For this G.O.P. and Tea Party, the cut back in research is considered a victory, not the least that climate research has been cut back. They and their fellow travelers, the Libertarians, have no use for government funded research.

      As for finding other sources of funding, nothing comparable to the fed. dollars is on the horizon anywhere.

    • I think the Tea Party might find more enjoyment by using another host?
  • by cowwoc2001 (976892) on Sunday October 20, 2013 @10:51AM (#45180547)

    Is that the government is spending too much money. It doesn't matter how you try to spin this, the fact of the matter is they need to start cutting costs.

    Notice I'm not blaming one party over another. I just think the American people are doing a disservice to themselves when they accept mud-slinging in order to distract them from this fact. Keep your eye on the ball and demand that *any* party that is elected into power balance the budget and start paying back the debt.

    • by gtall (79522)

      Yes, the government spends too much, but it is a large government and can walk and chew gum at the same time. 2/3's of the budget is entitlements. Even SS is now in the red every year. It still has its trust fund, but those are government I.O.U.s. The government has to borrow when those get cashed.

      From The Congressional Research Service: Federal Research and Development Funding, FY2012 research funding was $138.869 Billion (actually a lot higher than I figured). Obama requested for FY2013 $140.820 Billion.

      • by stenvar (2789879)

        Also, whacking Defense tends to knock pts off the GDP so that will cause the deficit to reappear.

        The taxes used to pay for Defense knock off more points of the GDP.

        Whacking science similarly except the effect gets greater the farther into the future one looks.

        I generally favor federal funding for basic scientific research because I suspect has one of the best ROIs for all federal spending. But even that is merely a guess. Nobody knows whether it actually does.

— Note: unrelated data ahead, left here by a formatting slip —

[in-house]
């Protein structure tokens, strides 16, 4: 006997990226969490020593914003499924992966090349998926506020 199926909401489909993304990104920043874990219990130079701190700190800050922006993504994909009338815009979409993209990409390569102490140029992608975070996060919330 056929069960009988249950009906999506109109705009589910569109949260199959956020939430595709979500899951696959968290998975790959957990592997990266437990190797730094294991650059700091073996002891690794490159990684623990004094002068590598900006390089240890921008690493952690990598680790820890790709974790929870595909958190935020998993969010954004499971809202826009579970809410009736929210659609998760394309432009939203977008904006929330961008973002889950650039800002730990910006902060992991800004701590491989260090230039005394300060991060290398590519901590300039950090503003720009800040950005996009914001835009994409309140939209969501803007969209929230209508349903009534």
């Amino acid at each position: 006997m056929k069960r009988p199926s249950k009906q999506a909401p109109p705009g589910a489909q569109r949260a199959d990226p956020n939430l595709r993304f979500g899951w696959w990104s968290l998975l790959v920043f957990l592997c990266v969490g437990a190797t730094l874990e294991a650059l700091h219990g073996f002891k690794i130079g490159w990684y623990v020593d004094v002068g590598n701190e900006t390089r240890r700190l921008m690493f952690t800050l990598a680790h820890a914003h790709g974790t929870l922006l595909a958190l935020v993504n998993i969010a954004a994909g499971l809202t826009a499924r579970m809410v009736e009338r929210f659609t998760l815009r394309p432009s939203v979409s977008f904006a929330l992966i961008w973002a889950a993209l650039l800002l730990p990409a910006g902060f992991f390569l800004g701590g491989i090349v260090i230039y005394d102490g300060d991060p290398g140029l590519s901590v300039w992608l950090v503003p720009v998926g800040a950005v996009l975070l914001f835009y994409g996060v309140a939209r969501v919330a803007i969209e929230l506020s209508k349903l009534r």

• Can someone explain why websites were taken down during the shutdown? I would have thought that the expenditure needed to keep a site up and running would already have been paid in advance, and that the sites were not so fragile that they could have withstood 2 weeks unattended operation.

    Was it a precautionary or political matter?

    • Because if Skynet had infiltrated the government web servers, then no one would have been around to spread the alarm.

      Jeez, you Australians just don't understand risk management, do you?

    • by drinkypoo (153816)

      I would have thought that the expenditure needed to keep a site up and running would already have been paid in advance, and that the sites were not so fragile that they could have withstood 2 weeks unattended operation.

      What? You should be checking sites several times a day. Hopefully, via an automated system... which you're going to have to check up on periodically.

  • Has the time come to replace the present US governmental system with a swarm of bees? The present system is clearly grade C!
  • what i don't understand is why government is funded by these large, all-inclusive funding bills. who spends money like that? what individual or organization of any kind(commercial, non-profit, religious, whatever) do you know that plans their entire yearly budget at once with a take-it-or-leave-it proposition? let every funding measure stand or fall on it's own.
  • So here's a question. Let's say you happen to have a full time job that pays you $50k a year. On January 1, do you look at all the bills you know you're going to have for the entire year and all the things you want to buy and spend all of that money on January 1? Or do you take all the money you have to spend on bills and put it aside somewhere so you don't inadvertently spend it on something else like a Ferrari? Or do you deal with things one month at a time?

  • by John Jorsett (171560) on Sunday October 20, 2013 @11:57AM (#45180945)

    .... that this kind of dependence on government funding means that government will increasingly assert control over where and how research will be conducted in the future, and how (or whether) results will be reported? If your project's existence depends on a particular paymaster, are you really going to jeopardize it by angering him? Maybe you're okay with the present party in power, but if you give government this kind of control over your funding, sooner or later people with opposing ideas are going to be in charge and will use those same levers in ways you won't be happy with.

  • from 1990 to 2012 u.s government revenue a year was about 2 trillion(1990) to 3+ trillion 2012, about 40+ trillion in taxes for the past 23 years collected. And yet, we still can't have a universal healthcare system like Canada. Where did all the fucking money go to??? SS full of IOU's since government put their grabby hands in it to pay for other things. We don't need any more new fucking taxes on the books since money just disappears from the government so easily. I guess government does not care abou

"Consequences, Schmonsequences, as long as I'm rich." -- "Ali Baba Bunny" [1957, Chuck Jones]